Bicuspid aortic valve, a heart valve with only two leaflets instead of three, is the most common congenital heart defect with an estimated prevalence of about 1-2%. The heart defect often remains asymptomatic but in at least 10% of the bicuspid aortic valve patients, an ascending aortic aneurysm develops as well. If not detected in a timely fashion, this can lead to an aortic aneurysm dissection with a high mortality.
In view of the prevalent nature of this heart defect, this implies an important health care problem. Historically, it was always hypothesized that abnormal blood flow across the bicuspid aortic valve led to aneurysm formation. However in recent years, the importance of a genetic contribution has been suggested based on the high heritability and it is currently believed that the same genetic factors predispose to the developmental valve defect and the aortic aneurysm formation. The inheritance pattern is most consistent with an autosomal dominant disorder with variable penetrance and expressivity. Until now, the latter have significantly hampered the causal gene identification but the era of next generation sequencing is now offering unprecedented opportunities for a major breakthrough in this area.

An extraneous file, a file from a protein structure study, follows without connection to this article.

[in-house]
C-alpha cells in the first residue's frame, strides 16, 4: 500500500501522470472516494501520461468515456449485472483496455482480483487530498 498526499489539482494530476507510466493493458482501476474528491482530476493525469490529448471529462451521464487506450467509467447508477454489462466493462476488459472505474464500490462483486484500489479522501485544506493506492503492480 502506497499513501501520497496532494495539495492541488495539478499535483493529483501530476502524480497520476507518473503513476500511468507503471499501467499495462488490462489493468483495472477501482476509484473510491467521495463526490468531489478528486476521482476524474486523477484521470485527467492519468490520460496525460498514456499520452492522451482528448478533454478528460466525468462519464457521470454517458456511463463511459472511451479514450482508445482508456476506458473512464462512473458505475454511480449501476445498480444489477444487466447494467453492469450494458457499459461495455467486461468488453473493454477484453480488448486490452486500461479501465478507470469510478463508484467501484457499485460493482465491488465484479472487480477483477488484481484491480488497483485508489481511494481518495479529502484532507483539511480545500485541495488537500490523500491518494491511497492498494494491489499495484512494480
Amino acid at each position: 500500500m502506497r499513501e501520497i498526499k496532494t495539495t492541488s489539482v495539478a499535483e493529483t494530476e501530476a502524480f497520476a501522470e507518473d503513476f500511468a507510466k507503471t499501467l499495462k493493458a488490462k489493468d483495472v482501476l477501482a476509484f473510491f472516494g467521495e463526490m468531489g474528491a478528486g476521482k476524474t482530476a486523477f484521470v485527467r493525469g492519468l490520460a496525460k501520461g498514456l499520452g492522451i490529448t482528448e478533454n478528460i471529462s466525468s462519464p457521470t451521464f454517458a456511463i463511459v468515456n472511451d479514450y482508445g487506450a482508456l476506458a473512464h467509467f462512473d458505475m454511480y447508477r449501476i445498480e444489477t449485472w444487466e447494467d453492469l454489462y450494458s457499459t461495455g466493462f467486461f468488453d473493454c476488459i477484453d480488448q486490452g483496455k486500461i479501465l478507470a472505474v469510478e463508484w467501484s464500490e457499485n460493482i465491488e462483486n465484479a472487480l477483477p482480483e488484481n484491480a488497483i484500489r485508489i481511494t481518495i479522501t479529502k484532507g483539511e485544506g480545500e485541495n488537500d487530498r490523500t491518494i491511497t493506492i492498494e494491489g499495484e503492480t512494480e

Through detailed signalling pathway analysis, miRNA profiling and next generation sequencing, this project will contribute significantly to resolving the genetic causes of bicuspid related aortopathy, provide critical knowledge on the pathogenesis of aortic aneurysmal disease and deliver a mouse model for future therapeutical trials.